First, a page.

So is anyone actually trading in the opposition oil? And if so, who? Given the limited accessibility of the conflict, it is hard to tell. Moreover reports, such as the ones produced by David Butter and Julia Payne indicate that transactions have most likely been routed through Turkey. This hypothesis is corroborated by Josh Wood’s analysis, stating that it was initially a Kurdish faction in Syria with ties to the Turkish Kurdistan Worker’s Party (PKK) that took control of the oil fields from the Syrian regime. The same source also posits the neighboring territories as the most probably trading partners with rebel units. Given the geographic location of the oil fields, and the lack of transparency in the Iraqi Kurdish oil production, Kurdish actors within Iraq would also constitute plausible trading partners. It is even suggested by analysts like David Butter and Ben Hubbard that some of the oil is being sold back to the Assad regime.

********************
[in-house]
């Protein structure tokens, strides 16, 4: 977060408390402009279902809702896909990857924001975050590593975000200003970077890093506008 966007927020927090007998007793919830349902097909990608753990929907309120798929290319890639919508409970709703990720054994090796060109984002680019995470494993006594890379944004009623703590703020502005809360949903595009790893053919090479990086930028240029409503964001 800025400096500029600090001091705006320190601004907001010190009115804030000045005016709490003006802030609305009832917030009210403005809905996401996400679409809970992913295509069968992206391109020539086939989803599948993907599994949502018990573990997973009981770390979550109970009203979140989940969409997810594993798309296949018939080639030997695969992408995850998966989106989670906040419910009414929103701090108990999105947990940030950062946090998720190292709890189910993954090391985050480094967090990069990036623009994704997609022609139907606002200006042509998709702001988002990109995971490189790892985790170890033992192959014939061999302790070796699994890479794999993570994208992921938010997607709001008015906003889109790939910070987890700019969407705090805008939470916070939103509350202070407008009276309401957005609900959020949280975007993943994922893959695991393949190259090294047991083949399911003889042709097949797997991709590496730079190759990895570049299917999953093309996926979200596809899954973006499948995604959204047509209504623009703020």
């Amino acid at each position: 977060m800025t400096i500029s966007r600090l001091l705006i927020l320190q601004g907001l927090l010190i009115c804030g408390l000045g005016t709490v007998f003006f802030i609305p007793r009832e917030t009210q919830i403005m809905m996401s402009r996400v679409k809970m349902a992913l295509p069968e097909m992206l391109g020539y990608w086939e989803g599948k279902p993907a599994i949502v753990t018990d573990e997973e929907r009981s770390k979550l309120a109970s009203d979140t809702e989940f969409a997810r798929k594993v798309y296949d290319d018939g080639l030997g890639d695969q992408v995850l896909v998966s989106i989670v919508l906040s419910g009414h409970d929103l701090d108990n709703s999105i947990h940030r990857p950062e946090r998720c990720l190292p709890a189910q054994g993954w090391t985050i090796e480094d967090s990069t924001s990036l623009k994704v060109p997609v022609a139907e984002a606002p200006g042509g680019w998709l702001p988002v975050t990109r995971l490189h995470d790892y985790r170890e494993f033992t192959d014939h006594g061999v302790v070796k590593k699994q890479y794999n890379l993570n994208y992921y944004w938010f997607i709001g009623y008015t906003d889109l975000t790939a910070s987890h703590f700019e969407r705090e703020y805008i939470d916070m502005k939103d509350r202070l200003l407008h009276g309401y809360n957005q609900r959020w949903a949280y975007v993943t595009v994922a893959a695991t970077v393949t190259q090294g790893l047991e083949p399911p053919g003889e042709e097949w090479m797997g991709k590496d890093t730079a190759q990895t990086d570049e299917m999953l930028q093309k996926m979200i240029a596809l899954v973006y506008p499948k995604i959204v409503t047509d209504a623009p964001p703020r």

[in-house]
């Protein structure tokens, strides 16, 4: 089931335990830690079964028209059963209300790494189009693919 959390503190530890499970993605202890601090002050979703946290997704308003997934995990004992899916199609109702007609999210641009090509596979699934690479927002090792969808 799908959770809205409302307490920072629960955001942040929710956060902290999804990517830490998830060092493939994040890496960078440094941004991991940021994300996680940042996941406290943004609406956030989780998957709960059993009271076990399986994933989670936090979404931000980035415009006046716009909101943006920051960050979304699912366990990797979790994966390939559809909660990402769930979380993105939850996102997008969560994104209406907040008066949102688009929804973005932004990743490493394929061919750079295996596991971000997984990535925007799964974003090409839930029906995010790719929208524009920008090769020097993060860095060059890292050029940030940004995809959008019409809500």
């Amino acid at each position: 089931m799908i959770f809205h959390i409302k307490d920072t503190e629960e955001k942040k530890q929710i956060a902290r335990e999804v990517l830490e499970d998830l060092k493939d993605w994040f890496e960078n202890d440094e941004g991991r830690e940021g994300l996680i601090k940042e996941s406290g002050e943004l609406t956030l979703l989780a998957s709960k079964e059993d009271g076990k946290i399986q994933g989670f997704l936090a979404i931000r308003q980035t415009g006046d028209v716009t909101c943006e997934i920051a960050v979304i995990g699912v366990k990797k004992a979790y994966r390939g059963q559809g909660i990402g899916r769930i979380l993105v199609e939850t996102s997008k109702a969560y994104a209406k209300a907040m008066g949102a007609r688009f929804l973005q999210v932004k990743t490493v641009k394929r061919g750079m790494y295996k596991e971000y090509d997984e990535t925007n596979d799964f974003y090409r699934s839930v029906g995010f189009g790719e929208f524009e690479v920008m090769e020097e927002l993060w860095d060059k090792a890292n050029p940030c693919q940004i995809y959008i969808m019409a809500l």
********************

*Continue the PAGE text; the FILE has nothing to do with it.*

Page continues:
Some final reflections
Needless to say, recent ISIS campaigns in the oil-rich areas of Syria and against Iraqi oil fields suggest that there may be a need to consider the dilemma of insurgent oil extraction and theft more seriously. This should also serve as a reminder to any national or regional body managing commodity sanctions that sanctions lifting may also lead to unintended consequences and legal repercussions (see part two of this analysis). As stated above, commodity sanctions benefit those best positioned to bypass them. In view of ISIL’s current campaigns in areas of oil wealth, the question now is – even if measures, such as sanctions, were taken to prevent ISIS from reaping the benefits of the oil, has a Sunnite smuggling network strong enough to bypass such measures now been allowed to accumulate since last year?